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ISLAMABAD: The International Monetary Fund (IMF) has projected the GDP growth rate for Pakistan at two per cent for the current fiscal year compared to -0.2 per cent in the fiscal year 2023. It also projected a decline in inflation, ie, from 29.2 per cent to 24.8 per cent and unemployment from 8.5 per cent to eight per cent.

The fund in its latest report, “World Economic Outlook (WEO): Steady but Slow: Resilience amid Divergence” released on Tuesday noted that Pakistan’s GDP is projected to be 3.5 per cent in the fiscal year 2025.

The Fund has also revised downward the inflation rate projection to 24.8per cent for the current fiscal year and 12.7 per cent in fiscal year 2025 against 29.2per cent in fiscal year 2023.

IMF chief says Pakistan seeking potential follow-up loan program

The unemployment in the country is projected to decrease to eight per cent in 2024 against 8.5 per cent in 2023, which is projected to be 7.5 per cent in 2025.

The current account balance is projected at negative 1.1 per cent for 2024 compared to negative 0.7 per cent in 2023 and projected negative 1.2 per cent for 2025.

The report noted that the baseline forecast is for the world economy to continue growing at 3.2 per cent during 2024 and 2025, at the same pace as in 2023. A slight acceleration for advanced economies—where growth is expected to rise from 1.6 per cent in 2023 to 1.7 per cent in 2024 and 1.8 per cent in 2025—will be offset by a modest slowdown in emerging market and developing economies from 4.3 per cent in 2023 to 4.2 per cent in both 2024 and 2025.

The forecast for global growth five years from now—at 3.1 per cent—is at its lowest in decades. Global inflation is forecast to decline steadily, from 6.8 per cent in 2023 to 5.9 per cent in 2024 and 4.5 per cent in 2025, with advanced economies returning to their inflation targets sooner than emerging market and developing economies. Core inflation is generally projected to decline more gradually.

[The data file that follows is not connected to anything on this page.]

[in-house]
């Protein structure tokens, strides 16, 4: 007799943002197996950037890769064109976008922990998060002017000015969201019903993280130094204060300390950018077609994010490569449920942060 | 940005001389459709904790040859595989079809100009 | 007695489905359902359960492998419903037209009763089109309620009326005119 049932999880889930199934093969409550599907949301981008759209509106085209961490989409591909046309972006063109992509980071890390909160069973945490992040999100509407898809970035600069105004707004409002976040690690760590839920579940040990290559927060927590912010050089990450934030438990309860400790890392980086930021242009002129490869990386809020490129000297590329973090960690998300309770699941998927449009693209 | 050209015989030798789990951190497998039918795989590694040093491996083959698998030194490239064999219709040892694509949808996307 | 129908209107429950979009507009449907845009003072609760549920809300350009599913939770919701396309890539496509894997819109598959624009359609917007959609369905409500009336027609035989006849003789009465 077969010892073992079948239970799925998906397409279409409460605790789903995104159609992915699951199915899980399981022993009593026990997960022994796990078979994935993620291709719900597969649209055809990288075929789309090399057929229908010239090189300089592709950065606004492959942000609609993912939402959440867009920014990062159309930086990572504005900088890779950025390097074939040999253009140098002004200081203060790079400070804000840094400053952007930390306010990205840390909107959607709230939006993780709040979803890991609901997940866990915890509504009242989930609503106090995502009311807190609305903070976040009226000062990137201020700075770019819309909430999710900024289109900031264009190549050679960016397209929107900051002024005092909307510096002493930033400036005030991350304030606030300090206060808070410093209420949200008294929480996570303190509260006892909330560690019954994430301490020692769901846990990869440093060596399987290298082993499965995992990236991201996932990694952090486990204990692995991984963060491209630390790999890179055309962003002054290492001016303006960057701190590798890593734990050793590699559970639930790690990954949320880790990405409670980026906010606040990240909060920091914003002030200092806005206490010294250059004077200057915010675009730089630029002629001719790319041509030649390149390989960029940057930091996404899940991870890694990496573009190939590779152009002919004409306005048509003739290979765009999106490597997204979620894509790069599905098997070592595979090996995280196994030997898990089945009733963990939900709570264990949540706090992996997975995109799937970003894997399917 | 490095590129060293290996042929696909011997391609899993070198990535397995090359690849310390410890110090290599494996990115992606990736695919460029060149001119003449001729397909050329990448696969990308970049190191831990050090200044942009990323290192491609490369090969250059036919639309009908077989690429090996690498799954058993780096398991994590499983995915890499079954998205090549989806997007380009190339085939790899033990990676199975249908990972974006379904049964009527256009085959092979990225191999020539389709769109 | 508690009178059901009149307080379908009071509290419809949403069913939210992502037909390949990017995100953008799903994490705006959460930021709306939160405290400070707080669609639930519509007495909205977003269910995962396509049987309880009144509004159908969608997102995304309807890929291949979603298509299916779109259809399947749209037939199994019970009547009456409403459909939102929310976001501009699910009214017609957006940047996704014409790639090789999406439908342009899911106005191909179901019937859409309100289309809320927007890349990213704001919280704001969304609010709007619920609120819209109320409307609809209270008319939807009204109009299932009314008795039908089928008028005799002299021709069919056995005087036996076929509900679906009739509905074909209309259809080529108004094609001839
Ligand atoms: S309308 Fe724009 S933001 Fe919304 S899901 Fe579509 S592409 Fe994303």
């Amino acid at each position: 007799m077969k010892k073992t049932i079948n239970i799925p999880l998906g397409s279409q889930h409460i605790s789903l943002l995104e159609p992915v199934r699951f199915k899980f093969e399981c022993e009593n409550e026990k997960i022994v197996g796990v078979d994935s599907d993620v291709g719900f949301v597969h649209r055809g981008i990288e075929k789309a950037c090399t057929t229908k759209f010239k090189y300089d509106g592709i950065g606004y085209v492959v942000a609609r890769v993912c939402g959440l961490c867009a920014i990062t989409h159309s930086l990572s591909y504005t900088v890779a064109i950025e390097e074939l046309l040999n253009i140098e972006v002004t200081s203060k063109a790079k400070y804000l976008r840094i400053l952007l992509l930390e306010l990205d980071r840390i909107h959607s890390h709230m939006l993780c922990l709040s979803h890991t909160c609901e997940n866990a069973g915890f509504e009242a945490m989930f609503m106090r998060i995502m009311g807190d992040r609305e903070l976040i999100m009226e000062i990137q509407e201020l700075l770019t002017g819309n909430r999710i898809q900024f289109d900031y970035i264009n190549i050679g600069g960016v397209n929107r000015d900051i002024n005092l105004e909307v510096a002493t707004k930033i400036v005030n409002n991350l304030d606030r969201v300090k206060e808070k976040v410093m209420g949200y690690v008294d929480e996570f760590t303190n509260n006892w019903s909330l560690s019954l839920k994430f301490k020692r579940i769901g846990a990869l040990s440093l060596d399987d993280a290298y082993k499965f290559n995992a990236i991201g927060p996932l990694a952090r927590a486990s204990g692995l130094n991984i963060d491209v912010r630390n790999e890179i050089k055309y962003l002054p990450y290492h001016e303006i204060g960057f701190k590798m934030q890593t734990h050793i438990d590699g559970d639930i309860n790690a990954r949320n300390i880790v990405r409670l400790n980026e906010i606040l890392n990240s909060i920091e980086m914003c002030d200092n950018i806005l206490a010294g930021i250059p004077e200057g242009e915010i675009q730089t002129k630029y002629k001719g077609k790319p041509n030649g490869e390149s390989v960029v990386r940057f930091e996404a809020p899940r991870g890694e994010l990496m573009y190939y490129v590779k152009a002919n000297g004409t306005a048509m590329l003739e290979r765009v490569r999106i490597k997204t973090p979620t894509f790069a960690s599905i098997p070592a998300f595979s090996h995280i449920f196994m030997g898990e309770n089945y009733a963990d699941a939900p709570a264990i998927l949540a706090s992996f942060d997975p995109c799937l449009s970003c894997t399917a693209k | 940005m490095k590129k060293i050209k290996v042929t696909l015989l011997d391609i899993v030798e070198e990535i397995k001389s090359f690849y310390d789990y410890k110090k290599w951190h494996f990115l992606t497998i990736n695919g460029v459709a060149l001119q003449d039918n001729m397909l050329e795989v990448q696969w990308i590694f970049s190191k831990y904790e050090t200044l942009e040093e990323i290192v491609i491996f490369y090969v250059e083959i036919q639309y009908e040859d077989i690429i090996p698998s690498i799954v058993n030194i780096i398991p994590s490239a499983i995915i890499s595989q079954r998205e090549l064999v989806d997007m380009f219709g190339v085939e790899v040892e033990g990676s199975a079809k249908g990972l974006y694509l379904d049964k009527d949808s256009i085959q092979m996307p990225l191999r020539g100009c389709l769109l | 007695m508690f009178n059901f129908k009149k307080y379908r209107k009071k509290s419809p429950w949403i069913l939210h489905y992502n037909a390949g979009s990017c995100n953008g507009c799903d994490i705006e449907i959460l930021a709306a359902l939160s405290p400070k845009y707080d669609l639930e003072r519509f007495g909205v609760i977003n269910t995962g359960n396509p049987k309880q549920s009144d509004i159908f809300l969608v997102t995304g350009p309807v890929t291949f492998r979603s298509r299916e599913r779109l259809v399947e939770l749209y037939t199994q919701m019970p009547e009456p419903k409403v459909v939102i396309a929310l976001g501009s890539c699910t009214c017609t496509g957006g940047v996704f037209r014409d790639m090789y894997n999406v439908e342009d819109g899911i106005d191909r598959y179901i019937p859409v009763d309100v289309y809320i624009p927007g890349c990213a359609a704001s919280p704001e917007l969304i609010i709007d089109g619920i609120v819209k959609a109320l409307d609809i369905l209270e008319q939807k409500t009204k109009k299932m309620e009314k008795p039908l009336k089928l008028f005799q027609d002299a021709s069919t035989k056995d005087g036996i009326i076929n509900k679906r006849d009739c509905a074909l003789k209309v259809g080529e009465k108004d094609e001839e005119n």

Economic activity was surprisingly resilient through the global disinflation of 2022–23. As global inflation descended from its mid-2022 peak, economic activity grew steadily, defying warnings of stagflation and global recession.

Growth in employment and incomes held steady, reflecting supportive demand developments–– including greater-than-expected government spending and household consumption—and a supply-side expansion amid, notably, an unanticipated boost to labour force participation. The unexpected economic resilience, despite significant central bank interest rate hikes aimed at restoring price stability, also reflects the ability of households in major advanced economies to draw on substantial savings accumulated during the pandemic.

As inflation converges toward target levels and central banks pivot toward policy easing in many economies, a tightening of fiscal policies aimed at curbing high government debt, with higher taxes and lower government spending, is expected to weigh on growth.

Copyright Business Recorder, 2024

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Aam Aadmi Apr 17, 2024 07:53pm
In other words, doomed.
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Aam Aadmi Apr 17, 2024 07:53pm
In other words, doomed for ever.
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